In addition to the network tape backup, the database is copied to a
     local PC each night, and then reloaded back to the network. We always
     have at least two backup copies of the database.
     There are any number of backup procedures you can implement. What
     works for one company doesn't necessarily work for another. What's
     important is that you implement and follow through on a regular
     backup procedure for your database and application files. The cost
     and effort involved in setting up and implementing a backup procedure
     will pay for itself the first time you need to restore a backup.
     Don't think it can never happen to you, it will-the power goes out
     for three days due to a blizzard, a construction company cuts a cable,
     someone spills a cup of coffee or brings in a cute magnet to hold
     messages, the employee you fired for being late deletes files from
     the network file server.
     In addition to making daily backups, it is good practice to store at
     least one backup copy off site. A backup in the office isn't going to
     help if the roof caves in because of the snow, the gas main blows, or
     a burglar cleans out the office. Make sure at least two employees are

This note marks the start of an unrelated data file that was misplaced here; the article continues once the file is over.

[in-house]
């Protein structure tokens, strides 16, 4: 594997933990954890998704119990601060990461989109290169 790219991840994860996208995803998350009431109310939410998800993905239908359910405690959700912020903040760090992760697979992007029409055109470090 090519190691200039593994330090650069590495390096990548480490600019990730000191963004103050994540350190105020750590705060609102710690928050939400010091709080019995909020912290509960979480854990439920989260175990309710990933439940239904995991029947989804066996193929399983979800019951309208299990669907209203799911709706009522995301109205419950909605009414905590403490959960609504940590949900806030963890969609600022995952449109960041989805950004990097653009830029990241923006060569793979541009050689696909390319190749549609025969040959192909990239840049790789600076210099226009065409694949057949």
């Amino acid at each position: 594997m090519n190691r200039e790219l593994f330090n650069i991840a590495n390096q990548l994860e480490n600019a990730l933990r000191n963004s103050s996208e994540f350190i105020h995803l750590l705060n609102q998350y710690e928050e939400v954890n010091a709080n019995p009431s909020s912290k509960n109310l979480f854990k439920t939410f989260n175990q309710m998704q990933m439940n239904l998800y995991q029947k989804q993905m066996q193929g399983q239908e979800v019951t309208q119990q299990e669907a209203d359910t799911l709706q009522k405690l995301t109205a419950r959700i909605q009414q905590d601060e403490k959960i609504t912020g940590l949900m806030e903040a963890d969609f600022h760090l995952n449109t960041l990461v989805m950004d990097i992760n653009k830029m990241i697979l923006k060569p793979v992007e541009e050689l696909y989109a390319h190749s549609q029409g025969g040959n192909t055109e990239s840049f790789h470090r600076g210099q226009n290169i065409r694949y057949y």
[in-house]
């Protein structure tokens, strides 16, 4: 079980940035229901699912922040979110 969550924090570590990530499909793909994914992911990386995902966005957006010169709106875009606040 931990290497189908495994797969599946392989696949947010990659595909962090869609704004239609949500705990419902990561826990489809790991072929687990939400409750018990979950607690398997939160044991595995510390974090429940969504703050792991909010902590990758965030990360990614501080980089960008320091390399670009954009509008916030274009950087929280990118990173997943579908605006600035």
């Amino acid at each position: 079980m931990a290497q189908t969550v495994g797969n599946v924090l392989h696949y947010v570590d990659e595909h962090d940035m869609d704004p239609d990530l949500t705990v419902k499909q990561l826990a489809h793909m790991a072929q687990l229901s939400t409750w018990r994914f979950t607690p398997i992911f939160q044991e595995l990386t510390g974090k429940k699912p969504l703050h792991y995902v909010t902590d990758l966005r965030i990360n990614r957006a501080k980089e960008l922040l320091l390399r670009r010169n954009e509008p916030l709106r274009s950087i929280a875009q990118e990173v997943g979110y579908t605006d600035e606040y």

familiar with the entire backup and restore process. That takes care
     of the "hit by a truck" and gone on vacation problems.
     Don't forget to verify the backup. We talk to many people who
     faithfully make backups every day. When they needed to restore a
     backup, however, they found out that the tapes were blank. It looked
     like the process was working but nothing was ever actually written to
     the tape. Make sure the restore process works and there are files
     there to restore.
     Check the Database Before a Backup
     You should always check the database before doing a backup to make
     sure there are no errors in the database. AUTOCHK has been included
     with R:BASE since version 3.1. AUTOCHK was designed specifically to
     run from an application to check the database before a backup or other
     maintenance procedure is run. If the AUOTCHK result shows errors, you